Last night's dream included a trick or device that happens often in dreams. I was driving from Enid to Stillwater on (real) highway 51. It was late at night in modern times, which means most businesses were vacant and abandoned. I was low on gas and needed to find a gas station, but all the gas stations were abandoned. Finally the KerMac SuperCenter appeared, brightly lit and clearly open. I stopped and filled up my Squareback.
The trick: Inside the dream I remembered filling up at this same KerMac SuperCenter in previous dreams. I knew it wasn't real-life, and I also knew for sure that this was a 'plagiarized' piece of standard dream material.
Was it? No way of knowing** unless I'd recorded the earlier dreams after waking. In this case I hadn't, so the repetition is totally unverifiable.
Closely resembles the deja-vu switch
in waking life. Deja-vu turns on occasionally. While it's on, many events seem like repetitions of previous observations. Soon the switch turns off, and the distinction between fresh and repeated is clear again.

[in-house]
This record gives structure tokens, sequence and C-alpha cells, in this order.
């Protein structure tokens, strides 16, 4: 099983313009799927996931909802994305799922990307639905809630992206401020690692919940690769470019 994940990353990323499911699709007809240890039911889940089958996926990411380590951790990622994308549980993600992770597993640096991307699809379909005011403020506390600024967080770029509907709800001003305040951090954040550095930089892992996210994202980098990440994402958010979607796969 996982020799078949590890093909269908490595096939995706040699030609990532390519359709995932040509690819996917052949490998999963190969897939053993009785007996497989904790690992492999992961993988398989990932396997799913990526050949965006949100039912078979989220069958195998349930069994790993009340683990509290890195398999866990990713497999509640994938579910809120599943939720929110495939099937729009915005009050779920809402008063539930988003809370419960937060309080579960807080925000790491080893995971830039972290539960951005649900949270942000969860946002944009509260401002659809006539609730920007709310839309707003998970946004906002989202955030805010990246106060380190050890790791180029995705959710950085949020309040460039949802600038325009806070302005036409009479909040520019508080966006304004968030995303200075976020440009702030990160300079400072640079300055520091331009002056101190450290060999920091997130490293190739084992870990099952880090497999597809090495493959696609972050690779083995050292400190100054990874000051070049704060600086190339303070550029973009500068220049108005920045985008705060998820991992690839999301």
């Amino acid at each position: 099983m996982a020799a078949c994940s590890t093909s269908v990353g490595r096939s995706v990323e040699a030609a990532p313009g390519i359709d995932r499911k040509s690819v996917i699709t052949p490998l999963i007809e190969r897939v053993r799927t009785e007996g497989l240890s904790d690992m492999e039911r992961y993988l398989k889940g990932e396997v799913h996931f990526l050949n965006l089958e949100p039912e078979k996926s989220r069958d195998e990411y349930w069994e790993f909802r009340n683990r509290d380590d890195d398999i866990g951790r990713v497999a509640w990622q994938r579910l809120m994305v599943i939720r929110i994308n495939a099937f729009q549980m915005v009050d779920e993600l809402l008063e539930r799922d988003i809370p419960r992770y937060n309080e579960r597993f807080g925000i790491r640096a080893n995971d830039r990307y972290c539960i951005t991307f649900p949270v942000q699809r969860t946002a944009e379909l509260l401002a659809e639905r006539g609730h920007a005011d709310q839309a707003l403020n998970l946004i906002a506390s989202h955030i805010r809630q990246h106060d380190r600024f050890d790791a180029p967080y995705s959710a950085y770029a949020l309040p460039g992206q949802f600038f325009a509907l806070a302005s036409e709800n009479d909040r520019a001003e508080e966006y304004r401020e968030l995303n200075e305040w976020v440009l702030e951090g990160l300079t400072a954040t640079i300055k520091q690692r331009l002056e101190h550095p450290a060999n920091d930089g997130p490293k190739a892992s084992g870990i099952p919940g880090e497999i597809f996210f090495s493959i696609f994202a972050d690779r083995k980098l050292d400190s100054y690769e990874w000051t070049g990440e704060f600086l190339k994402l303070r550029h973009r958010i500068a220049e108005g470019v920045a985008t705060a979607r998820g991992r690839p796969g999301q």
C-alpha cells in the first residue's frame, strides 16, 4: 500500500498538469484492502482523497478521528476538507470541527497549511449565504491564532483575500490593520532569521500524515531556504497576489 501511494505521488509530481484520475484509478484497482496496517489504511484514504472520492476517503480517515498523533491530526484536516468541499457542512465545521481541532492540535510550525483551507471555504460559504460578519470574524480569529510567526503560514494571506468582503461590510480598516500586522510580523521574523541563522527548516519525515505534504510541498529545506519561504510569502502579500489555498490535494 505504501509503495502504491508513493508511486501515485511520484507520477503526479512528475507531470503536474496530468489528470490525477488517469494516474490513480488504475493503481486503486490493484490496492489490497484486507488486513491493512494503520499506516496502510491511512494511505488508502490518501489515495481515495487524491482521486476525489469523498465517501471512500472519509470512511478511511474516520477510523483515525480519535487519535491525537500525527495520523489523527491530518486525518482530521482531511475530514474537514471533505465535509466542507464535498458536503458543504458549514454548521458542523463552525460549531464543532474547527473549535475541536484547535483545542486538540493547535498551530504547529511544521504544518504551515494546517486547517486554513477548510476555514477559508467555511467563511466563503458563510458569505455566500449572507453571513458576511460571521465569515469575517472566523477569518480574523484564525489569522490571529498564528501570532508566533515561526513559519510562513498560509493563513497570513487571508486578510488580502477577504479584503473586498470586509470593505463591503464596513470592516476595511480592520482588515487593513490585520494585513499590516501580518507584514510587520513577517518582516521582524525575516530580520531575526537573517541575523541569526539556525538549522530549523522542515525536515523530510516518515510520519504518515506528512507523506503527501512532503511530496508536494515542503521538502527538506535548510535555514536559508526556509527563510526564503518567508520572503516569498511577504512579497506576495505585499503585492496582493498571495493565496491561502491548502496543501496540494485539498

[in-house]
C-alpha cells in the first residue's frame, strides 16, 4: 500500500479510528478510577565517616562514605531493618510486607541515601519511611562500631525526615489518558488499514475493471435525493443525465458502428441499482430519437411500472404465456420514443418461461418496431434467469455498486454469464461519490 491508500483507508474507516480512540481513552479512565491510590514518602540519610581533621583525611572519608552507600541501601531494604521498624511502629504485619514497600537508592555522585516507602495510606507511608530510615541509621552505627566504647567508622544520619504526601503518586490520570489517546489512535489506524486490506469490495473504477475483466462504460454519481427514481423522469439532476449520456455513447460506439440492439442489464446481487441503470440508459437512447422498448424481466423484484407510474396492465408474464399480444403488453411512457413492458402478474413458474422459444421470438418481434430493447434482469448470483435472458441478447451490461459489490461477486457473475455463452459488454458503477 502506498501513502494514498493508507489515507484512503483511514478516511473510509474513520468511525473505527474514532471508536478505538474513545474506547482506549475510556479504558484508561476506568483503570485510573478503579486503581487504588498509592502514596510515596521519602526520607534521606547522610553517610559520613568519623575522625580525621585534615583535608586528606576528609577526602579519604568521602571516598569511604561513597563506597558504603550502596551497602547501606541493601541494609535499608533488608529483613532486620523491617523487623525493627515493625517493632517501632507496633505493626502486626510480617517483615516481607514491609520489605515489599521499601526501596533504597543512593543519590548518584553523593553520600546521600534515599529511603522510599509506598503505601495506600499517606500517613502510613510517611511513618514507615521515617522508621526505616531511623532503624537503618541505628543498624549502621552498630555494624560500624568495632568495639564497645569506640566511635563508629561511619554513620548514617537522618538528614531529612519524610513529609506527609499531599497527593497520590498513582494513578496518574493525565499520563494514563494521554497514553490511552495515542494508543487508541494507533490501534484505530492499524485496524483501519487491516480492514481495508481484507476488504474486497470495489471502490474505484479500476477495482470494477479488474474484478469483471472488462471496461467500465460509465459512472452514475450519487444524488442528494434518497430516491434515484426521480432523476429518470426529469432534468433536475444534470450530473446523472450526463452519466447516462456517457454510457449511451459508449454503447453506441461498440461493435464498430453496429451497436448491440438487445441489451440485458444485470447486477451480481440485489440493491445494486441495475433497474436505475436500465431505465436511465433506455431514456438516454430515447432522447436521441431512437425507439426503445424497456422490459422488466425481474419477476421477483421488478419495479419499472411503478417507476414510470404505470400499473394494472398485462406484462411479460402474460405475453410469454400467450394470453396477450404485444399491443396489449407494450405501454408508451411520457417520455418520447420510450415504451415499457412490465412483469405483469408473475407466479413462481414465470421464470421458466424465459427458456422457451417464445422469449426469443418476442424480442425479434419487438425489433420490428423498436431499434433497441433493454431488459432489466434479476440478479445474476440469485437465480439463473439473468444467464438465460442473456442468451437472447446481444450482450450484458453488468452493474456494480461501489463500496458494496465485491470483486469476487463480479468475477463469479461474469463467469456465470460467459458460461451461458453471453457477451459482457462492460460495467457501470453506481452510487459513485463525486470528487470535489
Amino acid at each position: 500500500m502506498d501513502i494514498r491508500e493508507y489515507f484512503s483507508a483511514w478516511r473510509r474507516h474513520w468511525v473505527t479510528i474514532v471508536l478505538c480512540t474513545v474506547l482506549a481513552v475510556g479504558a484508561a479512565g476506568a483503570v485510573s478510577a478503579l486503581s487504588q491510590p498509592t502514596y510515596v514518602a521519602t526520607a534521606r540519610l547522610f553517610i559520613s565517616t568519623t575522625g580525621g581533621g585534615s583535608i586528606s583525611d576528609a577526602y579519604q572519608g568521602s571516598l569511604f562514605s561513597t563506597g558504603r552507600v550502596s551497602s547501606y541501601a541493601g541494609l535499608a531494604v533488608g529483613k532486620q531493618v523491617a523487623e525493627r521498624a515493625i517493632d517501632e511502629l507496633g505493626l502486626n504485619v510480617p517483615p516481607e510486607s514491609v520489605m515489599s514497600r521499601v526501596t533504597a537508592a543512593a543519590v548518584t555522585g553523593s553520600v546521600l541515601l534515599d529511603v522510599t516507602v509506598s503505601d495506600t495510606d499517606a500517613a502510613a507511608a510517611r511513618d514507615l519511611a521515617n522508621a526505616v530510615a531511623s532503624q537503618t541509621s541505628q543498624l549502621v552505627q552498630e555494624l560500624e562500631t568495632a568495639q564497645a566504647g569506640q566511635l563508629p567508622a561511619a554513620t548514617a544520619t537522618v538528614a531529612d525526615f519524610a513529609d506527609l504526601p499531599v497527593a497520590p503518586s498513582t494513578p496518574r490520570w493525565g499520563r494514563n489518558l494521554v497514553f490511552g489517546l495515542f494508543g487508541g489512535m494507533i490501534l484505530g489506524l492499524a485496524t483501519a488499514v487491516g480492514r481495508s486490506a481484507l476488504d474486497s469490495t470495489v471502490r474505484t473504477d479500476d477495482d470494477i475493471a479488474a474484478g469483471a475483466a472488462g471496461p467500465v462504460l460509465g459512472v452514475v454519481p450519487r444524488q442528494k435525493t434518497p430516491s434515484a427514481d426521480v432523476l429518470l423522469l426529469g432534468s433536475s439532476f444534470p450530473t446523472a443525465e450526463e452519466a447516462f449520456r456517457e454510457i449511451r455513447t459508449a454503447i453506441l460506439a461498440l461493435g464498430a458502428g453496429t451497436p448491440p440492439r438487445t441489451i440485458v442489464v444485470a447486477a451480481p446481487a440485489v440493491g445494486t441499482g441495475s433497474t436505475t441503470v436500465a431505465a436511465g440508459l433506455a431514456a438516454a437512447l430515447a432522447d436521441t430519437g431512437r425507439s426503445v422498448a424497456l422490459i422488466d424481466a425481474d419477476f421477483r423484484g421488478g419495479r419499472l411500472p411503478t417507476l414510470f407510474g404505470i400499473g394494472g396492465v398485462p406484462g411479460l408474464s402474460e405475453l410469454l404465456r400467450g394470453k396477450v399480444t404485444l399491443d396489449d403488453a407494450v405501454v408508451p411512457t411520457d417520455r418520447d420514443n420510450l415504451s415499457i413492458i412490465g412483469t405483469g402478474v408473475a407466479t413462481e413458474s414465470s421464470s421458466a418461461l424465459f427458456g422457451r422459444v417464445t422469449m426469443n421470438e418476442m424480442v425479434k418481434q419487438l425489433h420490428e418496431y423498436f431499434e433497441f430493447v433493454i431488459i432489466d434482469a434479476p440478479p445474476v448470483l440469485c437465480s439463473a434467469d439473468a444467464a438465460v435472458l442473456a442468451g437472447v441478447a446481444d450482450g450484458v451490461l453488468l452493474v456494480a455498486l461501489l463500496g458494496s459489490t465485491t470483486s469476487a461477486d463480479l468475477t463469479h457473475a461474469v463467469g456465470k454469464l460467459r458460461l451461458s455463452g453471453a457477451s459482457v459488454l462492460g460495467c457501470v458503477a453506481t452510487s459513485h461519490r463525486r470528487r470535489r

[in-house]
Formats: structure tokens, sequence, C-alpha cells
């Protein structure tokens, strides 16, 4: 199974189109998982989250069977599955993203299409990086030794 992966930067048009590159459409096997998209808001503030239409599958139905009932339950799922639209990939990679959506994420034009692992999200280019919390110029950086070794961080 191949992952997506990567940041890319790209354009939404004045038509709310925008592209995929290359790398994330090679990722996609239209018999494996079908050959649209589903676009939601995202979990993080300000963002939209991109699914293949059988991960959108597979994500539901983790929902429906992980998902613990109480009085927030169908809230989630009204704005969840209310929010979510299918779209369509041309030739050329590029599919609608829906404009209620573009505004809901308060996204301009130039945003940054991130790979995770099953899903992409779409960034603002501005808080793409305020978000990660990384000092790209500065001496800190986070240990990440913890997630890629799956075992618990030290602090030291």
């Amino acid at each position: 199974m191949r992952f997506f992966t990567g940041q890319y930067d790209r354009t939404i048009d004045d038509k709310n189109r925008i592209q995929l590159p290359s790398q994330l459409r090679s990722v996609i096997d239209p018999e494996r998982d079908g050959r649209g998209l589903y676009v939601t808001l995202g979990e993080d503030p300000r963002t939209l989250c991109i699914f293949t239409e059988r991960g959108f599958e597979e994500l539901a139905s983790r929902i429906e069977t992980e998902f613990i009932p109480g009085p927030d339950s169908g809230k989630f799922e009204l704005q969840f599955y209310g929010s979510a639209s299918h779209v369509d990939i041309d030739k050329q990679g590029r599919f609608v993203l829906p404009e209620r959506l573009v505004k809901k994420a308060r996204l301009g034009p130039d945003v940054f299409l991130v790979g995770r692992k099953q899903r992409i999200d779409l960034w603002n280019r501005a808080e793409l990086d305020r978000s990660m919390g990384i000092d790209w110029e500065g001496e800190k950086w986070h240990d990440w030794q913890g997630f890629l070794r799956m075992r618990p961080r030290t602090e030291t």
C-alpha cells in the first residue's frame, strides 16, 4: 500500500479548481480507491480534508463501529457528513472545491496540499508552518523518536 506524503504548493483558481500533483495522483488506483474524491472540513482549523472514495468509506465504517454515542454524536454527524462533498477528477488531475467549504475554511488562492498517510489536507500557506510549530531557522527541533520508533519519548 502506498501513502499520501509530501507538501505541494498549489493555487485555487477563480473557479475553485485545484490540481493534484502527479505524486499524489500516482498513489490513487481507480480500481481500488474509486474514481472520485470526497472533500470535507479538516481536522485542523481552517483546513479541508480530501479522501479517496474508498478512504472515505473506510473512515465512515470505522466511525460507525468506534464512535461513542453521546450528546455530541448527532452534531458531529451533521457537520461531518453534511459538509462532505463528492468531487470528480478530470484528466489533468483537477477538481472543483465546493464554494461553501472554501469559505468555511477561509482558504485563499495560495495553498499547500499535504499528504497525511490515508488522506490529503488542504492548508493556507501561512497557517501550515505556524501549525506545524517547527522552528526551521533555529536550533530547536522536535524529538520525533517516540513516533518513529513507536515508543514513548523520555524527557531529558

Also resembles an aspect of deliberate story-writing. When you invent a situation and place it into the 'frequent habit' slot, the previous iterations of the event fill in automatically in the writer's mind AND the reader's mind.
Clearly there's a special entry point for events that happen often. Given the amount of real input it takes to develop a REAL template for frequent events, you'd think it would be especially hard to FAKE a frequent event. But it's not. It's easier to retro-fill a habitual occurrence than a single unique occurrence.
Do propagandists understand this vulnerable entry point? Is this why the flat statement needing no explanation
works so well?
= = = = =
** In this case there's circumstantial evidence against repetition or earlier invention. The KerMac SuperCenter had a KM logo on its sign. Thus it came from yesterday's reference to the DV gas station
that I'd included in the Route 66 set. A two-letter station, transposed into Oklahoma, would be KM; transposing to modern times would inevitably become a KerMac SuperCenter. As always it's fun to watch the creative operations of the dream-scripter; but this particular set of creative transpositions was easily traceable to immediate thoughts.
Labels: Age of Stings